Archive for the ‘N.I.M.B.Y.’ Category
It happens every October or November: a bunch of egrets and cormorants will congregate along the lagoon in our back yard, usually in the late afternoon or evening. They don’t seem to be hunting for food – just getting together to “hang out” in the branches of the trees and shrubs along the lagoon.
I don’t see this behavior at other times of the year other than around a “rookery” – any ideas as to why they do this? Since we live near Hilton Head, I don’t think they’re flocking together to migrate somewhere else since I’ll see them all winter around our area as well as now.
Here’s a video of them from last fall – and I see more of them coming in to our lagoon today!
I saw a recent article in a Charleston newspaper proclaiming: “Wood Storks Stage Comeback.” Apparently there are now over 150 breeding pairs in the Dungannon Plantation Heritage Preserve about 10 miles south of Charleston. Now there are 40 pairs of Wood Storks that have established what may be the largest urban breeding colony in the region in Dill Sanctuary, on the Stono River on James Island, five miles from downtown Charleston. Here’s a snippet from the article (which is no longer available online):
Incongruously, up close on the ground, the stork’s wrinkly head might be uglier than the macabre vulture it’s related to.
“It’s not a handsome bird,” said Andy Harrison, a member of Charleston Audubon.
Like the bald eagle, the stork has become a bellwether of the potential of preserving coastal environment as the Lowcountry develops. Its success gives conservationists hope for the return of fabled wildlife such as the whooping crane lost more than a century ago.
A generation ago, the stork bird had all but disappeared. An estimated 40,000 breeding pairs in the Southeast in 1930 were decimated by the loss of their nesting habitat and shallow feeding waters. In 1981, only 11 pairs were counted in South Carolina.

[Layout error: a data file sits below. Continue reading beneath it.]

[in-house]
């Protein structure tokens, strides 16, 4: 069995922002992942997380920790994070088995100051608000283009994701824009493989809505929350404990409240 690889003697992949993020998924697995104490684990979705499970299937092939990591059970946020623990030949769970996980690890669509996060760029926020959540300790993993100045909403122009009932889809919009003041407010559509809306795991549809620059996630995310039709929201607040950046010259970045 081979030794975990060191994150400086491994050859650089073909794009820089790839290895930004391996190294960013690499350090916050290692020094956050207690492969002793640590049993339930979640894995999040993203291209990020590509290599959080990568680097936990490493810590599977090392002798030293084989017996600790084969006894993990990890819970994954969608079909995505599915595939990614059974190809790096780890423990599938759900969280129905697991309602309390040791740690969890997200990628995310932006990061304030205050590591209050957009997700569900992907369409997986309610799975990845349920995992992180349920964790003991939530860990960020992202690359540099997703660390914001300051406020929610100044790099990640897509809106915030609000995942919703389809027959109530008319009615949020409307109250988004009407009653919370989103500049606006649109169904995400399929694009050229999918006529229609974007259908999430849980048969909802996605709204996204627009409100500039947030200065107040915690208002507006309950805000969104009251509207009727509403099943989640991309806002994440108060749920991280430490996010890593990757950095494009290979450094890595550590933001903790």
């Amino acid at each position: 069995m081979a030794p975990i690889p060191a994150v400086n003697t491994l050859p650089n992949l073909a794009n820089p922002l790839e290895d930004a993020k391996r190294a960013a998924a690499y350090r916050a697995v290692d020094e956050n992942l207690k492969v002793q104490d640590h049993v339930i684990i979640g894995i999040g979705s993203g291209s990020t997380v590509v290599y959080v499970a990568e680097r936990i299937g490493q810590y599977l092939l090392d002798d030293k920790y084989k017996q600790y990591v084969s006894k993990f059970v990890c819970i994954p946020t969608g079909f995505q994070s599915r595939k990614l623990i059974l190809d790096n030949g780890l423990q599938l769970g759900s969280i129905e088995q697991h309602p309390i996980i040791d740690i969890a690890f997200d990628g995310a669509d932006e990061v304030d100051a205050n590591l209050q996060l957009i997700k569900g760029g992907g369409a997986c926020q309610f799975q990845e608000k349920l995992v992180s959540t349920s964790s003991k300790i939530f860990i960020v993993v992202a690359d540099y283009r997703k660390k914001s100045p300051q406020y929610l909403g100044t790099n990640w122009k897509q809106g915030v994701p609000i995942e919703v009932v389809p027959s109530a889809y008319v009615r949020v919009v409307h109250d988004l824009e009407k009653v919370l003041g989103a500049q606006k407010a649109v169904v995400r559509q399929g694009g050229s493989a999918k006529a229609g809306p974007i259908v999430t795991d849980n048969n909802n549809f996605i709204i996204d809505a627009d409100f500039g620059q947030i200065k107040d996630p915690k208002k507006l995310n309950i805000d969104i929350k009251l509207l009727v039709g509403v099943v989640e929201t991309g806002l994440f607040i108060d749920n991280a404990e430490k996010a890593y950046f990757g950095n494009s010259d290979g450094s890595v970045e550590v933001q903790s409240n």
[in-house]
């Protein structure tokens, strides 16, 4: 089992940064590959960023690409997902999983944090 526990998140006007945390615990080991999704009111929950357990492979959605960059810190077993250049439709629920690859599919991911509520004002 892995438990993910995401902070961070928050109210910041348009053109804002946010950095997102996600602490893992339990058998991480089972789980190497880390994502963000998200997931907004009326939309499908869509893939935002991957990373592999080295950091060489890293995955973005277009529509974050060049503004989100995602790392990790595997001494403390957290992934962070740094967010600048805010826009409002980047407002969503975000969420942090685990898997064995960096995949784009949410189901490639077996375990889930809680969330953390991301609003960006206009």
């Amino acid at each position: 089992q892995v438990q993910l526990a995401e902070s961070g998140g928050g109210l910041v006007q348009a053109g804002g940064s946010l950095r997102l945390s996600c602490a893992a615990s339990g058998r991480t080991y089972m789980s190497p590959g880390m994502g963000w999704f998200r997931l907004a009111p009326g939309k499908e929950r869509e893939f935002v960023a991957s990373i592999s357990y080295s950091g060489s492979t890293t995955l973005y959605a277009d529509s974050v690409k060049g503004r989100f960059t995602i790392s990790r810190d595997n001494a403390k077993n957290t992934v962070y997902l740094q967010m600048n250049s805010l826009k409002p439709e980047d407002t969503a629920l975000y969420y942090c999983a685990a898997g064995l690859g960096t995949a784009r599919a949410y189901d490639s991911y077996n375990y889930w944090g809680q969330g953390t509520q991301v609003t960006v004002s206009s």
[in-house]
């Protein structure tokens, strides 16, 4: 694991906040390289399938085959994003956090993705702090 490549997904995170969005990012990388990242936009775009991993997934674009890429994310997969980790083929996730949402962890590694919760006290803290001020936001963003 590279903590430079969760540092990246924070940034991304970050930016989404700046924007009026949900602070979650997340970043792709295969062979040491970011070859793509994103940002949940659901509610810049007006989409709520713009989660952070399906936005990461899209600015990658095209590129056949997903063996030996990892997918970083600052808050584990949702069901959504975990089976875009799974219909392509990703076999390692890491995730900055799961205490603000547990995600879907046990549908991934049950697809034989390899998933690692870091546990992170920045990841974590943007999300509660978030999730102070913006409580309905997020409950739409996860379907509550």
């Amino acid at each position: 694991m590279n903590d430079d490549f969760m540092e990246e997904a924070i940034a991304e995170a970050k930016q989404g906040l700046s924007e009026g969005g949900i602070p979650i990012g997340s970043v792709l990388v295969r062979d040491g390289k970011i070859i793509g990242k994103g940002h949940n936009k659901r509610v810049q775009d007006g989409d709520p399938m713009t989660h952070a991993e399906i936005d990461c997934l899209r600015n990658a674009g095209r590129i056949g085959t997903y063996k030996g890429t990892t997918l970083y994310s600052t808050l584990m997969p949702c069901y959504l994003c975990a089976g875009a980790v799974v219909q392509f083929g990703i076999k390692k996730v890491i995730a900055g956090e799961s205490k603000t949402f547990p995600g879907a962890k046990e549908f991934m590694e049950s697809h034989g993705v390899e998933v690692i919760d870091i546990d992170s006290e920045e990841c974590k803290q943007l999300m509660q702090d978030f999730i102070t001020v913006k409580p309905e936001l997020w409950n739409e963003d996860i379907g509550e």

But recent counts put the number of wood stork pairs in the state at more than 2,000, the largest colony in the United States.
I feel fortunate to have had several of these magnificent (but admittedly UGLY!) birds visit our back yard over the past year. Here is a picture I took from my office window of two of them that were having some “quality time” on the bank of the lagoon behind our house: (more…)
While the eyes of the world were on the World Cup final game in South Africa, the Yelllow-bellied Slider turtles in the lagoon behind my home staged their own version of the “World Cup” by pushing around a dead fish floating on the surface. Welcome to all the exciting action of “Fishball 2010″!
Our family was biking through our neighborhood when I spotted a good-sized bird in the bushes between the road and a large lagoon. Fortunately, I had my little pocket digital camera in my shorts pocket – a habit that I’ve found to pay big dividends for this blog!
I pedaled past, parked the bike, then snuck back around the bushes to get a better look – it was a Little Blue Heron! I snapped a picture, then tried to ease my way closer to get a better shot – here is the result:
What a beautiful bird – and to think that most people driving by would never see or appreciate it! What a wonderful place the Lowcountry is!
It was lunchtime when my wife called excitedly to me: “There’s a Great Blue Heron across the lagoon trying to eat a snake – and it looks like the snake is wrapped around the heron’s neck!” I quickly grabbed the video camera and picked up the action with the heron trying to figure out how to get the snake off its neck and into its gullet!
I’m not sure what kind of snake it was – either a black racer or a water moccasin, I believe – but its head was already part way down the heron’s throat when I started the video. (Take a look at the heron’s neck – it’s pretty fat with the snake part-ways in to it.)
But that snake must have seen the “Never, ever give up!” cartoon with the frog wrapping its hands around a heron’s throat, as it had wrapped itself around this Great Blue Heron’s neck and head. The heron was trying to figure out how to get itself out of this predicament and devour his uncooperative lunch. We’ll pick up the action there …